Is it your dream to search the Italian countryside for a run-down, traditional trullo and renovate it into a beautiful home? If so, do you know how much this would really cost?
This charming property (pictured above) is located in Puglia and is on the market for just €100,000. But what about the other costs involved? We go through the extras:
These costs are usually divided equally between the buyer and vendor, ranging from 3-8% of the property sale price. Confirm the percentage that your agent charges before you begin searching for a home, to ensure that you know exactly how much you can afford.
This fee completely depends on the sale price. A lower selling price equals a higher percentage, but the percentage will not exceed 2.5-3% of the total cost of the property.
This tax is charged upon completion of the sale and is charged at 3% for a main residence. Those that are not resident in Italy will be charged a greater registration tax of 7%. This rises to 10% for agricultural property. Those buying a brand new property are exempt from the tax, but are instead liable to pay VAT. This is charged at 4% for a main residence, 10% for non-residents and up to 20% for a second home or luxury property.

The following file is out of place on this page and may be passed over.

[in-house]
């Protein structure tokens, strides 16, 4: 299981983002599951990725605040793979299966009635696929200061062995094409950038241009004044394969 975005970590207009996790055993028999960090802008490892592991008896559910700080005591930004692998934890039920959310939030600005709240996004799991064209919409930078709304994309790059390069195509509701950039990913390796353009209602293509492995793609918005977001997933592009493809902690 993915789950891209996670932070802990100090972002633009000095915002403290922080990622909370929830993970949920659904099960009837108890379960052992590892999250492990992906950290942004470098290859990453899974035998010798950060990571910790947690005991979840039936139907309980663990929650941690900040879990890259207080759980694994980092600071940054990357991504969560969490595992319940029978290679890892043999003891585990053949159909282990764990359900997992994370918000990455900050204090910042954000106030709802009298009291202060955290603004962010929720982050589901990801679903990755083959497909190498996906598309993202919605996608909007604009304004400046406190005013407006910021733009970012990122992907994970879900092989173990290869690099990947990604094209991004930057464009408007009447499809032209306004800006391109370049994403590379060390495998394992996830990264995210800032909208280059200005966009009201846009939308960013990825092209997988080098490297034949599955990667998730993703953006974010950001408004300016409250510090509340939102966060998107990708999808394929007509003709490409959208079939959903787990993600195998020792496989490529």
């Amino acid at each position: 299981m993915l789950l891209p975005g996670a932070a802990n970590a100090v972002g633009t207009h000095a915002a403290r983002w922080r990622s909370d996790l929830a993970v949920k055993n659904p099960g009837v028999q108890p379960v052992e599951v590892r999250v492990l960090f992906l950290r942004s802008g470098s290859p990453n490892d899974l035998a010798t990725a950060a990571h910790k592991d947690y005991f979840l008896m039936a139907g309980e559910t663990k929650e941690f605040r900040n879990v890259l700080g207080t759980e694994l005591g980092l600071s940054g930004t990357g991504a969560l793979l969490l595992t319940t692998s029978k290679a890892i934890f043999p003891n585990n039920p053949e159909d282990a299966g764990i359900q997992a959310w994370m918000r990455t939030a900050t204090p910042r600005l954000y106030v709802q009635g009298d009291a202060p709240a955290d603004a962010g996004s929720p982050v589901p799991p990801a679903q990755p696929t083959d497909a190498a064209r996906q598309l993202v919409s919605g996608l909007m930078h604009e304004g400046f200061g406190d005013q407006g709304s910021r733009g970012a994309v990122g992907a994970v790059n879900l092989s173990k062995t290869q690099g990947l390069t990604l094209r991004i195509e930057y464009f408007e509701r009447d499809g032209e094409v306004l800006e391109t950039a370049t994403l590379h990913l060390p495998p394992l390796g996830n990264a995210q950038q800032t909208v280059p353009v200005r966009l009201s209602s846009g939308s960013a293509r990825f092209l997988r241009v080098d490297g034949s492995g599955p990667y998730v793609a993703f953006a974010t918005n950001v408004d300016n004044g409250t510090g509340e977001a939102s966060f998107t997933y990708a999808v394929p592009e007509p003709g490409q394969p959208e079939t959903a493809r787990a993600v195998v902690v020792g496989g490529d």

Land registry tax
This is charged in a fixed lump sum of around €130 for a main resident or at 1% of the purchase price for non-residents.
These taxes must be paid to the notary, who will then direct them to the correct government departments.
Alongside these charges, there are always additional costs to consider, such as surveyor, solicitor and architect fees. You may also have to pay to connect to the water, electricity or gas mains.
You should also budget for a good overseas property insurance policy, to protect your new investment.